Australia remains a world leader in cruelty towards refugees, writes Zebedee Parkes.
Protesters outside the Downing Centre court in Sydney on May 31 denounced the prosecution of Stephen Langford for his “close the camps” graffiti. Langford, representing himself, was found guilty by Magistrate Julie Huber, who rejected the “duress” defence and ordered him to pay $2421.
The highly topical musical Hadestown won eight awards at this year's annual Tony Awards ceremony in New York on June 9. The Tonys recognise excellence in live Broadway theatre.
Many asylum seekers had hoped a Labor government, having supported the medical evacuation law (Medivac) and agreed to accept New Zealand's offer to resettle 150 people a year, would mean an end to six years of torture. The election result has killed that hope, writes Zebedee Parkes.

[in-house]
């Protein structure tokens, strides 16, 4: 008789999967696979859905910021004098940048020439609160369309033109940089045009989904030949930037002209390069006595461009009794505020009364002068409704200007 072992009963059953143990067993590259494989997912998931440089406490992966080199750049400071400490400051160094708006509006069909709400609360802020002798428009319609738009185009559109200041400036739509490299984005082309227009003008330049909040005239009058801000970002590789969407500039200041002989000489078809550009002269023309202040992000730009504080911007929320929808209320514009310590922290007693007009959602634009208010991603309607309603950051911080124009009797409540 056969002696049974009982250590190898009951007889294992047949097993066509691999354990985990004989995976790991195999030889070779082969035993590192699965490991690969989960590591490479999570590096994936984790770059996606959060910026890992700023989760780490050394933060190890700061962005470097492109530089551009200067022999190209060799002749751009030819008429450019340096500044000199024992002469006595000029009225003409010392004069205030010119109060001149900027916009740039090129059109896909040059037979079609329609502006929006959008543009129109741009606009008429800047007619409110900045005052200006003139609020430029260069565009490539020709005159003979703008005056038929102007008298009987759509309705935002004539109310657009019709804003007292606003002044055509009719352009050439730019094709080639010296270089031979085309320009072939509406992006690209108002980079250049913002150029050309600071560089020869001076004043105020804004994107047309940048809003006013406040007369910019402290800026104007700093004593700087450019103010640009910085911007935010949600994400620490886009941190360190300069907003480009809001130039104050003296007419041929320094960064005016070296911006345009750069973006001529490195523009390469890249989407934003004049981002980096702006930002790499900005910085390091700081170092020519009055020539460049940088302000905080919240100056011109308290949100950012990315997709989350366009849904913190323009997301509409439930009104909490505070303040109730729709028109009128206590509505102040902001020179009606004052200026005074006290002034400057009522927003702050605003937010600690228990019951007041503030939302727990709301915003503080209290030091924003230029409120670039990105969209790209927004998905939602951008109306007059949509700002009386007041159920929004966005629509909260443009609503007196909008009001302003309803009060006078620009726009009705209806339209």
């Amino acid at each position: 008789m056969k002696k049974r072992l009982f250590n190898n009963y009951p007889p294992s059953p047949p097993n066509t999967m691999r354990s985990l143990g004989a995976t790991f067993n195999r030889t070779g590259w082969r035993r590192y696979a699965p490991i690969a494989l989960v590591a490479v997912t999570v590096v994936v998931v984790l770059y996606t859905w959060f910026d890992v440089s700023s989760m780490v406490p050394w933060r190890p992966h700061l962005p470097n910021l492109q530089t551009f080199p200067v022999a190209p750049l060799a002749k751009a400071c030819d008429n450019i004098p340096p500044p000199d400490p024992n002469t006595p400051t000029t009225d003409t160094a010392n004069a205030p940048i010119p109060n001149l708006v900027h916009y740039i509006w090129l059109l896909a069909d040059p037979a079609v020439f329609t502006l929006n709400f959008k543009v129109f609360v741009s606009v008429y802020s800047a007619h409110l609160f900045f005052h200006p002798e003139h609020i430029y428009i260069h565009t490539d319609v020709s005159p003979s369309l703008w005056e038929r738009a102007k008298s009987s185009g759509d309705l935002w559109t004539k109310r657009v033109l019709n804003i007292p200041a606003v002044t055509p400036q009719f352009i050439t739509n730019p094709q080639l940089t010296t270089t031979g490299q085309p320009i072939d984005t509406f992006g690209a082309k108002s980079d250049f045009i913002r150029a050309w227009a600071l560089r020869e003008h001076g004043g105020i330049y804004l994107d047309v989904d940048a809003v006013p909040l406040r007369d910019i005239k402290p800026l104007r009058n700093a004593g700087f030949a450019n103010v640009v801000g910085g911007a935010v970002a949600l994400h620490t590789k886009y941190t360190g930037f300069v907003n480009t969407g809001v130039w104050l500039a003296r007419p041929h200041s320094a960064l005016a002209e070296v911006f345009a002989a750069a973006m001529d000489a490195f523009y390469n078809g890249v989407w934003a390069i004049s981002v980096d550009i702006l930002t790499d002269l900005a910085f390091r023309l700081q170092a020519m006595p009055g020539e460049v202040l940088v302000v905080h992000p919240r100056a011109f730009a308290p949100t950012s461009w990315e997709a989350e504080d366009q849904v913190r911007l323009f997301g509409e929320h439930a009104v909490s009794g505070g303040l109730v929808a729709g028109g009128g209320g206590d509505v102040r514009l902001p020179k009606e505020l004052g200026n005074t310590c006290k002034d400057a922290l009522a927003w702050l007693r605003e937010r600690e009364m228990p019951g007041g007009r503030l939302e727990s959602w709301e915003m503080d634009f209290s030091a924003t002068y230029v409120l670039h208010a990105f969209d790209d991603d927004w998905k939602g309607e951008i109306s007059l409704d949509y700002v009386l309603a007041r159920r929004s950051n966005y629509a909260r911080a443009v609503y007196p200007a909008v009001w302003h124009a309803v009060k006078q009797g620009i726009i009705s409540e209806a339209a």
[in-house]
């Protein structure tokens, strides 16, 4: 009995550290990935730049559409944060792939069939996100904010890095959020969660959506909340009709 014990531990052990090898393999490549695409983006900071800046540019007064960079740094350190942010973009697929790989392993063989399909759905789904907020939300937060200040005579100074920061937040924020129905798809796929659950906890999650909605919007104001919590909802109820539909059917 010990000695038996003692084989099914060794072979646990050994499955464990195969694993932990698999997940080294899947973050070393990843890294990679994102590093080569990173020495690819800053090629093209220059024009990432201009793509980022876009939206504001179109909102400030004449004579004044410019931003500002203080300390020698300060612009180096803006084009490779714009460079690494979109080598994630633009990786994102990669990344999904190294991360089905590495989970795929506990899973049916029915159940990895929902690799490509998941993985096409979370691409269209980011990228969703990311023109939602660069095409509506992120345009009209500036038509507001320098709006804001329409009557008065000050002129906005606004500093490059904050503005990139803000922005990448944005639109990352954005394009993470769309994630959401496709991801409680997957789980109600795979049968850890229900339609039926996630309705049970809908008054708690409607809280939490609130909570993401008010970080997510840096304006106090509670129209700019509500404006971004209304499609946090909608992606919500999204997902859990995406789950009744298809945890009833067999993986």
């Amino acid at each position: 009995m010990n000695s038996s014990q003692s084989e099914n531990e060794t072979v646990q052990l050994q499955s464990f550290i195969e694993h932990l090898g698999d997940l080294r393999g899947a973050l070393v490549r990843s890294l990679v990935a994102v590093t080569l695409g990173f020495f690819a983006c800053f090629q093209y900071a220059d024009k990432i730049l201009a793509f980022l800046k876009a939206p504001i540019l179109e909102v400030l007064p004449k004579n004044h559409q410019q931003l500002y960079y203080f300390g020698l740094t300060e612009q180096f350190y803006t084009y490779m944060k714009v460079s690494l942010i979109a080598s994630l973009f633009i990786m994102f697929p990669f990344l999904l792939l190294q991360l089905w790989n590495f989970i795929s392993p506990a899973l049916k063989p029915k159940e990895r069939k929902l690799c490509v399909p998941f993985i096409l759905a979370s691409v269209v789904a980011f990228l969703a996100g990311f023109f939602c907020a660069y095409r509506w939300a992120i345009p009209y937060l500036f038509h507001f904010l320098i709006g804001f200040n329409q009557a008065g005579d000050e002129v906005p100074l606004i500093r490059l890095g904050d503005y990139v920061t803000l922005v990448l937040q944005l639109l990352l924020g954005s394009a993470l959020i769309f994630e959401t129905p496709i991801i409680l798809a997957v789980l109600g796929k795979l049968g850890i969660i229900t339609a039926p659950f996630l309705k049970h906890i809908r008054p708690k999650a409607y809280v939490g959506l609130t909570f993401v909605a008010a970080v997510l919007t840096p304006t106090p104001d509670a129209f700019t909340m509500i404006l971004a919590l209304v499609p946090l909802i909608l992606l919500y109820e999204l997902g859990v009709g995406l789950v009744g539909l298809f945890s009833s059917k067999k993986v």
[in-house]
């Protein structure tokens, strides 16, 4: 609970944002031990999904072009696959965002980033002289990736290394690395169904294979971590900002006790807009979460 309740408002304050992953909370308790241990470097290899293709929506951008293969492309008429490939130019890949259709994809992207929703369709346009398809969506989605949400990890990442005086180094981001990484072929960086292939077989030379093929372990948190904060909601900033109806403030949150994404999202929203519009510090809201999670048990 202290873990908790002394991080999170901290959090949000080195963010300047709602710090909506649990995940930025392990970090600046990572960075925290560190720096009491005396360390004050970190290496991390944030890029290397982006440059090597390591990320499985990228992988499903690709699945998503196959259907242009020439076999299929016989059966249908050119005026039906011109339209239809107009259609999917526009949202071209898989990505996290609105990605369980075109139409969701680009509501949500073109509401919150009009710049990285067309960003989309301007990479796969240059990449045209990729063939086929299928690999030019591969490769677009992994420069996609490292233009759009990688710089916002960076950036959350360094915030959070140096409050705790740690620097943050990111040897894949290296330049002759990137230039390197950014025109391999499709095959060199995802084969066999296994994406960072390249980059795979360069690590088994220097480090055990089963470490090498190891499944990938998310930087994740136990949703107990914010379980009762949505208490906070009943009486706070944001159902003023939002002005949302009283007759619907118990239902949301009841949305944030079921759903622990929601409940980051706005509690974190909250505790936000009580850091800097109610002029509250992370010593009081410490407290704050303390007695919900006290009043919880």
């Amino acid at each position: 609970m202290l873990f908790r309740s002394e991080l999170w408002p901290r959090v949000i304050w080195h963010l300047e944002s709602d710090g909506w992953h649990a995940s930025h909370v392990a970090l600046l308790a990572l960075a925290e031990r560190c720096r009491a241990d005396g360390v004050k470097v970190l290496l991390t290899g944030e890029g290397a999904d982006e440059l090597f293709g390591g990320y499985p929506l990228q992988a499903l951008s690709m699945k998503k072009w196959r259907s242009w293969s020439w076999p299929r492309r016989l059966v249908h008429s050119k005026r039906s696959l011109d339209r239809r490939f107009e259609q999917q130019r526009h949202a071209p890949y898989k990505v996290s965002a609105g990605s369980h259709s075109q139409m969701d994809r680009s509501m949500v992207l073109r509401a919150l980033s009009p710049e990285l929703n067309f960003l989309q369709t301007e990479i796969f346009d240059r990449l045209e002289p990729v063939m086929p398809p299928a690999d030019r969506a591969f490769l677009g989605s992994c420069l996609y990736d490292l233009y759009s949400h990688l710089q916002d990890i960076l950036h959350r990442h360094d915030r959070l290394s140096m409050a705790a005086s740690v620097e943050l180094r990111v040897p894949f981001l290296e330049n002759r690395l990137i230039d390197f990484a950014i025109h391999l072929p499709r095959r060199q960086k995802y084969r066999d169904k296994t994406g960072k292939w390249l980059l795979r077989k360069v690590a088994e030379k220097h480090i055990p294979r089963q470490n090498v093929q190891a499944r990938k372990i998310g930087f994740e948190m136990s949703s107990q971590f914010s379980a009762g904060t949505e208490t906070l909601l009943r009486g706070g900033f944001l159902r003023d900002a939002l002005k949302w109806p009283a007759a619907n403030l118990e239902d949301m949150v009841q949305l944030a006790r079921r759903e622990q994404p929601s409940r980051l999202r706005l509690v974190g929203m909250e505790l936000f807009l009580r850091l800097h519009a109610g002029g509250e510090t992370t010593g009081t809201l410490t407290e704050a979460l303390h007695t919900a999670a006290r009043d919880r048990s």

Three hundred people rallied on May 24 to show solidarity with refugees, who face increasing attacks following the re-election of the Coalition government.
More than 100 people attended a rally called by the Tamil Refugee Council on May 15 which combined a commemoration of the genocidal massacre of Tamils in Sri Lanka 10 years ago.
Refugee rights activists rallied outside home affairs minister Peter Dutton’s electorate office in Queensland on May 11. They are hoping Dutton will lose his seat at the federal election on May 18.
The Combined Refugee Action Group (CRAG) launched its campaign to highlight the cruel treatment of refugees in the country’s most marginal electorate, Corangamite, on April 7.
How did Australia go from a place where its migrant hostels fostered some of the world’s most famous bands to one where the detentions centres it presides over are described as “hell on Earth”? Zebedee Parkes takes a look at the history of mandatory detention and the struggle against it.